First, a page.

The meals that had taken nearly two hours to receive, took us all of ten minutes to eat. I still was so hungry, I was tempted to lick everyone’s plates.

“I wonder what they have for dessert?” my husband said. “I’m ready for a big slab of chocolate cake!”

“Odds are that it’s not part of their Mother’s Day menu,” I said. “But I’ll bet you can get a nice tablespoonful of rice pudding for about $25.”

So after that, we had our mothers choose where they wanted to go on Mother’s Day. That way, if the meals turned out to be a failure, my husband and I wouldn’t be to blame or feel burdened with guilt afterwards.

Unfortunately, they chose a home-cooked meal at my house…

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Monday, May 7, 2018


I have been obsessed lately with collecting fir-tree cones for craft projects. Unlike pine cones, fir-tree cones are tiny, some not even a half-inch in length, and I can fit about 350 of them in a plastic sandwich-bag.

This year, the cones have shown up in abundance, something they do only every few years, so I’ve been trying to gather as many as possible while the getting is good. I figure I can stockpile them for every craft project I’ll need them for until the year 2025.

So every day lately, during my daily two-mile walk, I have been collecting the cones. This has led to a bunch of problems, several of which I’m fortunate haven’t landed me in jail.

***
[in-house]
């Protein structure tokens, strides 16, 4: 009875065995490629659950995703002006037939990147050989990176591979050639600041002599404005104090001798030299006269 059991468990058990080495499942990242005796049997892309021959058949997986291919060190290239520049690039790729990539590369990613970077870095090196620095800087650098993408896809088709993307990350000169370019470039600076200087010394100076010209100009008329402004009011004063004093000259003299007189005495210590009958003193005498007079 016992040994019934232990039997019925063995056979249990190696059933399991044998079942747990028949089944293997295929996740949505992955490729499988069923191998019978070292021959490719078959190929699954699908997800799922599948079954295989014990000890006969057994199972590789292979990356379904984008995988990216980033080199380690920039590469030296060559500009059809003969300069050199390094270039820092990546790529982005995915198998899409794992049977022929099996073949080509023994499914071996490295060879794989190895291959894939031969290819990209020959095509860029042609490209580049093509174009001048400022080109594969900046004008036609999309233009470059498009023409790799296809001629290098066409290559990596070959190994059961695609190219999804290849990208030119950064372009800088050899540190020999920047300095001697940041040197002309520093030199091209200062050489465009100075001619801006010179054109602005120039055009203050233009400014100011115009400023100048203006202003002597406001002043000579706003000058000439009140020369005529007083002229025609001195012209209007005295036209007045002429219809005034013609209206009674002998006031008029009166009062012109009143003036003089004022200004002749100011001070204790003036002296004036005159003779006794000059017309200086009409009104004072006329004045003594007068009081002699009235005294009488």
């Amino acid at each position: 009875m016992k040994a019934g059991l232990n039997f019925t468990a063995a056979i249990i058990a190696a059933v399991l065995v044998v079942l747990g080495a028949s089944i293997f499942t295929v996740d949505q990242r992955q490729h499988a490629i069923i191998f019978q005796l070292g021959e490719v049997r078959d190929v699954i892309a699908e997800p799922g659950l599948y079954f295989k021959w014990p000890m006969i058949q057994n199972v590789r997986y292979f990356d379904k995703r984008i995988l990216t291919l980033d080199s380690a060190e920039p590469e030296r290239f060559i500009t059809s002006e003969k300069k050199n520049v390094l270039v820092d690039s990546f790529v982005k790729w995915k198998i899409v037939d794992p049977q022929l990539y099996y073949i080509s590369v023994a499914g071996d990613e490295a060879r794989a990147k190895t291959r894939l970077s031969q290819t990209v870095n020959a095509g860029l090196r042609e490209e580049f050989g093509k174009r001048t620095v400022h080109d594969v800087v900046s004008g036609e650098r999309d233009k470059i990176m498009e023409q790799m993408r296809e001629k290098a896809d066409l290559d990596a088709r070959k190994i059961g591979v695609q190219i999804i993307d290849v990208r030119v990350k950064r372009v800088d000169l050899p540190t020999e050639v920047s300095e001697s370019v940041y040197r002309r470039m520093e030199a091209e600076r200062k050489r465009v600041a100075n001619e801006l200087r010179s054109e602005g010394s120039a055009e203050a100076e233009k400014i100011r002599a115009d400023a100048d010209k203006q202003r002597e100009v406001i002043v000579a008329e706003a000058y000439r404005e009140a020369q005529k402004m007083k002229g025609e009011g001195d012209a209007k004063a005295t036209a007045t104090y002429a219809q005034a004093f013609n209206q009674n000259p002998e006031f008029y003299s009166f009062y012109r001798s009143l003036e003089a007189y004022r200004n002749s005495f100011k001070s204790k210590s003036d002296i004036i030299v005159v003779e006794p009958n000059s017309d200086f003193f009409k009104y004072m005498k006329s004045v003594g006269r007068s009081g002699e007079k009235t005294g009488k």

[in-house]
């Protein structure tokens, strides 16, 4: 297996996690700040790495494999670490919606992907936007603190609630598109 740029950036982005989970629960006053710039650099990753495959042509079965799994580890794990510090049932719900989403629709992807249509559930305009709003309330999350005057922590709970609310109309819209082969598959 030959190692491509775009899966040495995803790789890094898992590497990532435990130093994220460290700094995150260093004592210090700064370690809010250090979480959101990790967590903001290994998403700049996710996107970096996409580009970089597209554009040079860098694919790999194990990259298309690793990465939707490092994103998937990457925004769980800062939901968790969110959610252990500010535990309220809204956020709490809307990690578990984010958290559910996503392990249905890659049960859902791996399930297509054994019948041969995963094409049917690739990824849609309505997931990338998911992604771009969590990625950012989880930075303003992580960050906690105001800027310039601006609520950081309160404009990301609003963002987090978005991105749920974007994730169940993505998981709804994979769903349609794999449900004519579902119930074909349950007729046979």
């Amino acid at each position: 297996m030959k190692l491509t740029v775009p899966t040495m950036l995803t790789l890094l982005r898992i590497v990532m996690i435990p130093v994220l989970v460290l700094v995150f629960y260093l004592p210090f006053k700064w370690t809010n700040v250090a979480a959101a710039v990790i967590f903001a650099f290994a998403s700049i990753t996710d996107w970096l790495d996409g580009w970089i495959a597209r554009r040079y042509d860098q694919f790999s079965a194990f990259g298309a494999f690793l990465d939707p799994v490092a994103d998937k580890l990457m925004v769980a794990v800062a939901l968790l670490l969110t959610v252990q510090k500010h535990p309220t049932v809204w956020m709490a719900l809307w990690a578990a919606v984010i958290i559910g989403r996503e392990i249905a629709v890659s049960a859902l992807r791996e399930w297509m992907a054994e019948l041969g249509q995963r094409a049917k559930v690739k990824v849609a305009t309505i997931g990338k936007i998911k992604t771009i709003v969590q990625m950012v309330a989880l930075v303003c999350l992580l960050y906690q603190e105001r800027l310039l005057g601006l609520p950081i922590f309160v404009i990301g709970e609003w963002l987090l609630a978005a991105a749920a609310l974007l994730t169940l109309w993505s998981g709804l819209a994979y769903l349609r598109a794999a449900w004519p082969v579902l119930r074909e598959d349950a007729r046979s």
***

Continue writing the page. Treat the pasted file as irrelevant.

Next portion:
I started out picking the cones from my own fir trees. The problem was, I picked all of the cones as high as I could reach. Every day, I would go out there and glare at the huge clumps of cones about 10 feet up on the trees and wish I suddenly could grow another five feet in height. I wasn’t about to try to climb any trees – or ladders – mainly because I’m afraid of heights, so the cones taunted me every day, calling out to me, “Ha!  We are the nicest shaped cones on this tree but you can’t reach us! Good enough for you, shorty! That’ll teach you to strip our bottom halves bare! How would YOU like it if we did that to you?” 

But then came the recent strong winds and everything changed. Suddenly, there were fir-tree cones everywhere in my driveway and on my lawn, and all I had to do was bend over and scoop them up. No more leaping into the air while trying to reach the higher branches. No more whacking at the branches with a rake to try to shake off some cones. They were flying through the air and practically landing at my feet! I felt as if I’d just struck gold.